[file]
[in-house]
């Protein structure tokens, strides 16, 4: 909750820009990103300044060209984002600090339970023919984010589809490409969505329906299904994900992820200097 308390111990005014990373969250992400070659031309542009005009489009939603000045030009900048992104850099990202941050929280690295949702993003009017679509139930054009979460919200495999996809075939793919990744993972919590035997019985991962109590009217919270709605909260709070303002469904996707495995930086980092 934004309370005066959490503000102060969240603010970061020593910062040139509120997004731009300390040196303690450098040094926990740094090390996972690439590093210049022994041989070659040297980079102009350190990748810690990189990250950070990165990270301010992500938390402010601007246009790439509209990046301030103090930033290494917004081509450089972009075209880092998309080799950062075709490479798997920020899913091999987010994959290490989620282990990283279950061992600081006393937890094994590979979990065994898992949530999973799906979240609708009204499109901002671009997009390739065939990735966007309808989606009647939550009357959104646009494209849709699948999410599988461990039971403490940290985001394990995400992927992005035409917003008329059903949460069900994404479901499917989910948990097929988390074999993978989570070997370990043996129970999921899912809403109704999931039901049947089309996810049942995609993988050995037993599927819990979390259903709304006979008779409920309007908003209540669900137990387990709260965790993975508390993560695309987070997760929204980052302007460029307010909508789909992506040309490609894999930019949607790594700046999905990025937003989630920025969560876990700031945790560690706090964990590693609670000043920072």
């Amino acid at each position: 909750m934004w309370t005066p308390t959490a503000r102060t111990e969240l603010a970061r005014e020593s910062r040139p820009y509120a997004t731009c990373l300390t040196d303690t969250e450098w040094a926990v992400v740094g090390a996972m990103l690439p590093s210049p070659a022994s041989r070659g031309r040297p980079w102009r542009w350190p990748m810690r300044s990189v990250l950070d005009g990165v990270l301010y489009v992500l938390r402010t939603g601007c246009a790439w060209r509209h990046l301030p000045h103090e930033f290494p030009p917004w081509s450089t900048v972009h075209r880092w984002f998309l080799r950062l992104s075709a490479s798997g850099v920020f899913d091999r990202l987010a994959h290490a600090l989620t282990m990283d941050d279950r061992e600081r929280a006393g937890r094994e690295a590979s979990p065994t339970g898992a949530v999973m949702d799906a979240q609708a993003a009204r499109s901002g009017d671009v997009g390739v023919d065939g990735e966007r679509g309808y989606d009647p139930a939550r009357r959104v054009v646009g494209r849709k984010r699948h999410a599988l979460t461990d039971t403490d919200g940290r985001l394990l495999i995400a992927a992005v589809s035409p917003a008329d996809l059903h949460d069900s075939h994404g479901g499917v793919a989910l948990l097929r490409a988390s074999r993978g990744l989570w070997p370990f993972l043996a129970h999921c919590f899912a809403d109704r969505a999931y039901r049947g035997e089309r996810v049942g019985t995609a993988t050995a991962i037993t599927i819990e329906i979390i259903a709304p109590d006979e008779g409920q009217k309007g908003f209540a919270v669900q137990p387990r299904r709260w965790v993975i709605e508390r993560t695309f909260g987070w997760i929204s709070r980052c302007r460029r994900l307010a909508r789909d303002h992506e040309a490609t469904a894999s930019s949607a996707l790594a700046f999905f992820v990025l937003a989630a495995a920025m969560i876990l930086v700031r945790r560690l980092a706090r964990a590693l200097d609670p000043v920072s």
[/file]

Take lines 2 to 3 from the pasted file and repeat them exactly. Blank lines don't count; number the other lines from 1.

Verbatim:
């Protein structure tokens, strides 16, 4: 909750820009990103300044060209984002600090339970023919984010589809490409969505329906299904994900992820200097 308390111990005014990373969250992400070659031309542009005009489009939603000045030009900048992104850099990202941050929280690295949702993003009017679509139930054009979460919200495999996809075939793919990744993972919590035997019985991962109590009217919270709605909260709070303002469904996707495995930086980092 934004309370005066959490503000102060969240603010970061020593910062040139509120997004731009300390040196303690450098040094926990740094090390996972690439590093210049022994041989070659040297980079102009350190990748810690990189990250950070990165990270301010992500938390402010601007246009790439509209990046301030103090930033290494917004081509450089972009075209880092998309080799950062075709490479798997920020899913091999987010994959290490989620282990990283279950061992600081006393937890094994590979979990065994898992949530999973799906979240609708009204499109901002671009997009390739065939990735966007309808989606009647939550009357959104646009494209849709699948999410599988461990039971403490940290985001394990995400992927992005035409917003008329059903949460069900994404479901499917989910948990097929988390074999993978989570070997370990043996129970999921899912809403109704999931039901049947089309996810049942995609993988050995037993599927819990979390259903709304006979008779409920309007908003209540669900137990387990709260965790993975508390993560695309987070997760929204980052302007460029307010909508789909992506040309490609894999930019949607790594700046999905990025937003989630920025969560876990700031945790560690706090964990590693609670000043920072």
């Amino acid at each position: 909750m934004w309370t005066p308390t959490a503000r102060t111990e969240l603010a970061r005014e020593s910062r040139p820009y509120a997004t731009c990373l300390t040196d303690t969250e450098w040094a926990v992400v740094g090390a996972m990103l690439p590093s210049p070659a022994s041989r070659g031309r040297p980079w102009r542009w350190p990748m810690r300044s990189v990250l950070d005009g990165v990270l301010y489009v992500l938390r402010t939603g601007c246009a790439w060209r509209h990046l301030p000045h103090e930033f290494p030009p917004w081509s450089t900048v972009h075209r880092w984002f998309l080799r950062l992104s075709a490479s798997g850099v920020f899913d091999r990202l987010a994959h290490a600090l989620t282990m990283d941050d279950r061992e600081r929280a006393g937890r094994e690295a590979s979990p065994t339970g898992a949530v999973m949702d799906a979240q609708a993003a009204r499109s901002g009017d671009v997009g390739v023919d065939g990735e966007r679509g309808y989606d009647p139930a939550r009357r959104v054009v646009g494209r849709k984010r699948h999410a599988l979460t461990d039971t403490d919200g940290r985001l394990l495999i995400a992927a992005v589809s035409p917003a008329d996809l059903h949460d069900s075939h994404g479901g499917v793919a989910l948990l097929r490409a988390s074999r993978g990744l989570w070997p370990f993972l043996a129970h999921c919590f899912a809403d109704r969505a999931y039901r049947g035997e089309r996810v049942g019985t995609a993988t050995a991962i037993t599927i819990e329906i979390i259903a709304p109590d006979e008779g409920q009217k309007g908003f209540a919270v669900q137990p387990r299904r709260w965790v993975i709605e508390r993560t695309f909260g987070w997760i929204s709070r980052c302007r460029r994900l307010a909508r789909d303002h992506e040309a490609t469904a894999s930019s949607a996707l790594a700046f999905f992820v990025l937003a989630a495995a920025m969560i876990l930086v700031r945790r560690l980092a706090r964990a590693l200097d609670p000043v920072s």